Innocenzo Genna continued, “Because fixed networks are particularly expensive to build it is not always economical to duplicate the last mile – the line going into each home – because it will push up the retail cost of broadband and may not be justifiable to financial investors.  Instead what we need is a mechanism to share bottleneck access infrastructure on an equal basis. Functional separation could be a way to enforce infrastructure sharing rules more effectively.” The survey reveals that countries with the highest broadband take-up including leaders Denmark and the Netherlands, as well as Sweden, Finland and the UK, have all benefited from competition through effective unbundling of the local loop. These countries are amongst the best broadband performers in the world today.  

Figure 2: Highest ranking countries typically have strong competition from both local loop unbundling (pink) and alternative infrastructures such as cable (yellow). Conversely lower ranking countries tend to have much less competition from unbundling. LLU progress has often preceded progression up the league table (eg for France and the UK), whilst concentration in markets (eg Netherlands following purchase by KPN of LLU operator Tiscali) has often been followed by slower growth.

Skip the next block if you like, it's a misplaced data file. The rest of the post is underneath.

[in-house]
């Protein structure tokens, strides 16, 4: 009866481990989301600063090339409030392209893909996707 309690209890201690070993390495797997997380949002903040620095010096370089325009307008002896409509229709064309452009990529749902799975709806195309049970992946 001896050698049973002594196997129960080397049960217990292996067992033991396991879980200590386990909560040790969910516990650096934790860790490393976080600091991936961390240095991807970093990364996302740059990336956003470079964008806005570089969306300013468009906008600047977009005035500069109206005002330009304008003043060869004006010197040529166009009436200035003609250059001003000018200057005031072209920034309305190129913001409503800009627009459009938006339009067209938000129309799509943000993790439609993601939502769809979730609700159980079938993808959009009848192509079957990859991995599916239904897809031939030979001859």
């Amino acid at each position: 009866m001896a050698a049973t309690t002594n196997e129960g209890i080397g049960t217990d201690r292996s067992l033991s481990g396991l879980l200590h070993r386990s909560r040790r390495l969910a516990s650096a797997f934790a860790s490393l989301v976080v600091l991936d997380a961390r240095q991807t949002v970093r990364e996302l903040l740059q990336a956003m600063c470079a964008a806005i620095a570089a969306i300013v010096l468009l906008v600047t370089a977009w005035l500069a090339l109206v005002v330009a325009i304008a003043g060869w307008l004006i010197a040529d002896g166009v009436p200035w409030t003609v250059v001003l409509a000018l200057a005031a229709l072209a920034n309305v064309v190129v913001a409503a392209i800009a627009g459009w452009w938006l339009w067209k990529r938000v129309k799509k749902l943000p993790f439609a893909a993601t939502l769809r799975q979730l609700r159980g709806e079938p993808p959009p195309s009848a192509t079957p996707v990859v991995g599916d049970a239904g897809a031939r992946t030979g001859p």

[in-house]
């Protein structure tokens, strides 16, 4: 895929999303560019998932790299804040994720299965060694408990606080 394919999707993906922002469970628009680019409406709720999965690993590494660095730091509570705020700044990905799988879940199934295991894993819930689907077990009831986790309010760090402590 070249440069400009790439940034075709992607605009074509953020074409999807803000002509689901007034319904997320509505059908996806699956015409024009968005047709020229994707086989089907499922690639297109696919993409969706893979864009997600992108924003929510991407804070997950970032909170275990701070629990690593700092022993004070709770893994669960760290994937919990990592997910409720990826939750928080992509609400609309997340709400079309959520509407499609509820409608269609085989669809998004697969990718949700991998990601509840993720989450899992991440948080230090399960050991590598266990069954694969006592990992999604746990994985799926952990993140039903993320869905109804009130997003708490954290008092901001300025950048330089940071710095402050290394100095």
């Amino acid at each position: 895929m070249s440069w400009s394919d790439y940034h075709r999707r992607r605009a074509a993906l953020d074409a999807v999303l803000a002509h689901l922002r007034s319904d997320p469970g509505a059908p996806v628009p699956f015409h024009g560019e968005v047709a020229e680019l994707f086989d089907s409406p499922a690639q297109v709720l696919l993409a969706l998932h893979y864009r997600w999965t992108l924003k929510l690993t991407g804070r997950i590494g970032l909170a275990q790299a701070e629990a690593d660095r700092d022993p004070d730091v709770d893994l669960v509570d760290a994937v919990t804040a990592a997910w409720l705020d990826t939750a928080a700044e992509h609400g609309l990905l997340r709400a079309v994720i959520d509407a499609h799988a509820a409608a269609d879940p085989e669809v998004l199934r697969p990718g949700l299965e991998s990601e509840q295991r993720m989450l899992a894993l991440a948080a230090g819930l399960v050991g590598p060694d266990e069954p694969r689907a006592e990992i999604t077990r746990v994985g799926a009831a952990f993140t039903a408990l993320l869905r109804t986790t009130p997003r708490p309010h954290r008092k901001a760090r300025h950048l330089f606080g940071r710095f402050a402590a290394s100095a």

The worse performing countries include Italy and Poland, where the incumbent operator enjoys 64% and 59% of the retail market respectively. Broadband penetration levels in Italy grew at just 3% in the last 6 months and now ranks the lowest of largest EU economies. In Poland, penetration rates of 7% are less than half of the EU average and local loop unbundling – despite being ‘mandated’ for several years – remains elusive. Regulators in both countries are actively pursuing functional separation as a remedy for the incumbents’ dominance.  

Figure 3: Local loop unbundling accounts for 21% of competitive broadband lines across Europe, whilst cable and other infrastructures account for 17%. If local loop unbundling was phased out in the future, the market share of incumbents could exceed 80%.